since monthly numbers became available in 2014. China tech IPOs decline as regulators turn tough on start-ups (Financial Times, Sun Yu) could have potentially added to this phenomenon as Chinese regulators have been clamping down on tech start-ups. Its tech-focused Star Market saw 126 companies either cancelling or suspending their IPOs in 2023 – notable because this is more than in the previous four years combined! The Star Market has been acting on guidance from regulators led by the China Securities Regulatory Commission which has raised its standards for listing applications. Companies now have to be profitable and demonstrate how their tech is at least as good as industry leaders as well as showing the sustainability of their business model before they get the go-ahead for an IPO! * SO WHAT? * Ongoing geopolitical tensions between the US and China continue to have repercussions as foreign investors are becoming increasingly reluctant to park their money in investments that could blow up in their faces either from regulatory and/or governmental intervention. The start-up thing is interesting as well – and although you could argue that having regulators effectively pick and choose which tech IPOs get their blessing is not ideal, at least it should cut out some real shockers (in theory, anyway!). I mean, what’s wrong with making them prove their business model and show that they are profitable? OK, so growth may not happen so quickly, but hopefully the companies that manage to jump through all the IPO hoops will stand more of a chance of being successful. Just have a look at the American market and pick out the absolute shockers that have had SPAC-backed listings based on fantasy valuations and finger-in-the-air projections that have cratered badly (or even failed). A bit of caution, especially at a tricky time for the Chinese economy, is surely no bad thing.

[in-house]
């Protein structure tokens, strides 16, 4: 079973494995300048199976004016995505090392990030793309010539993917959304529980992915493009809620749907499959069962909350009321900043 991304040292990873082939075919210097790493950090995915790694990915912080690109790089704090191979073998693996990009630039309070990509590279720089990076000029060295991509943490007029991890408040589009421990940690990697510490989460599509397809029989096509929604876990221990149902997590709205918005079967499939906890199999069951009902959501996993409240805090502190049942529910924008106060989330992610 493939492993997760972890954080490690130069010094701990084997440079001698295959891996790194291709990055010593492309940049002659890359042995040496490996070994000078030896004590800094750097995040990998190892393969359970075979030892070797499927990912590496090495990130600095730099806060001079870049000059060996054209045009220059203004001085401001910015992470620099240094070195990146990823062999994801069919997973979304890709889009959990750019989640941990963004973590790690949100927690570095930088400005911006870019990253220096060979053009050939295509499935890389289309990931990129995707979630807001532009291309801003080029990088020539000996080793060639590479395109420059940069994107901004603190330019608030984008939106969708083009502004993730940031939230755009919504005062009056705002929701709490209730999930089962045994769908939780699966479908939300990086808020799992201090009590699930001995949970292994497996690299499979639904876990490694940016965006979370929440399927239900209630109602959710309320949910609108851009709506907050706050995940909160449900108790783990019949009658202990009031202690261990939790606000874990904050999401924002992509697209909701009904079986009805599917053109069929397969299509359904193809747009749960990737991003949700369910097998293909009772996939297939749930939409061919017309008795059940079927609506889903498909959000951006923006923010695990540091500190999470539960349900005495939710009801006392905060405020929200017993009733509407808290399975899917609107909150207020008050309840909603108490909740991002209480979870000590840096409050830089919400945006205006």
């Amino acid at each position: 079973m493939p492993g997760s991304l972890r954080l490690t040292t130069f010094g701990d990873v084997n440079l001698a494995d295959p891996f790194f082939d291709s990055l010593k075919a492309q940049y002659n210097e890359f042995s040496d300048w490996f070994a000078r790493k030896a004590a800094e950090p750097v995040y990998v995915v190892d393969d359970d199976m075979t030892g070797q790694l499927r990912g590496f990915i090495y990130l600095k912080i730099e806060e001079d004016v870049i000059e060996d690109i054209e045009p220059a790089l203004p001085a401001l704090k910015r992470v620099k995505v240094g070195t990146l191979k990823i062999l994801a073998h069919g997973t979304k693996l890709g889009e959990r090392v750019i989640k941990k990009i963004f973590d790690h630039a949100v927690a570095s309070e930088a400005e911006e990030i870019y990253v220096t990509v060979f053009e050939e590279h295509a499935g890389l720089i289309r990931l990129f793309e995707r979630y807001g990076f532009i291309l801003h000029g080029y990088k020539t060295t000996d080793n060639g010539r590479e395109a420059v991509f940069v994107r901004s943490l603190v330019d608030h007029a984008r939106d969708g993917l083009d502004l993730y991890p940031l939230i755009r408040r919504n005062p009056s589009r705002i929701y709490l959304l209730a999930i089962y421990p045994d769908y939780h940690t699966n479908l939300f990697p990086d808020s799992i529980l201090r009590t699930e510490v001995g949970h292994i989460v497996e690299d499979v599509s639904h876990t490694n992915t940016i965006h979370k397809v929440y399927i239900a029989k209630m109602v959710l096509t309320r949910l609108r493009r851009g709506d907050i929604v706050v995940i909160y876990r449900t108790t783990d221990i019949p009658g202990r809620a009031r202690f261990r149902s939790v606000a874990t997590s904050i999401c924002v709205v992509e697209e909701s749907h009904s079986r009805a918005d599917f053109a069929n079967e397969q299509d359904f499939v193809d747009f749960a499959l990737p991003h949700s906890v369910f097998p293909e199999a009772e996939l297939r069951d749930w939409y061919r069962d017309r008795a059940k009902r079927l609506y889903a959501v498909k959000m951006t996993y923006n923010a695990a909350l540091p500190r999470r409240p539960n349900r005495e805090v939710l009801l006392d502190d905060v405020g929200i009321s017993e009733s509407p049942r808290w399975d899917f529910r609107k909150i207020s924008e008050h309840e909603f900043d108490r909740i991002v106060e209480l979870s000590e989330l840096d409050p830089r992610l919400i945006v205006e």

Staying on the subject of tech, TikTok Gets Tougher in Performance Reviews, and Employees Are Spooked (Wall Street Journal, Liza Lin, Raffaele Huang and Georgia Wells) shows that things are getting a bit tricky at TikTok as the company is asking managers around the world to dole out more lower ratings for employees in upcoming performance reviews. There’s talk that the number of grades at the lower end of the scale could double or even triple as a result! * SO WHAT? * Performances in appraisals are vital to a) get bonuses and b) keep your job. Clearly, this directive is going to make all employees think that this is a precursor to job losses. And I don’t think they’d be wrong…

Meanwhile, in the UK, Graduate recruitment down as vacancies plunge by 30pc (Daily Telegraph, Matthew Field) cites data from jobs search engine Adzuna which shows that UK vacancies fell for the third month in a row in September while job openings for university graduates fell by about a third over the last year. * SO WHAT? * Not great news for those who have experienced massive disruption to their education over and since Covid and who have also built up a tremendous amount of debt. Will this help to convince the Bank of England’s interest rate setters to leave interest rates as they are when they meet later on this week?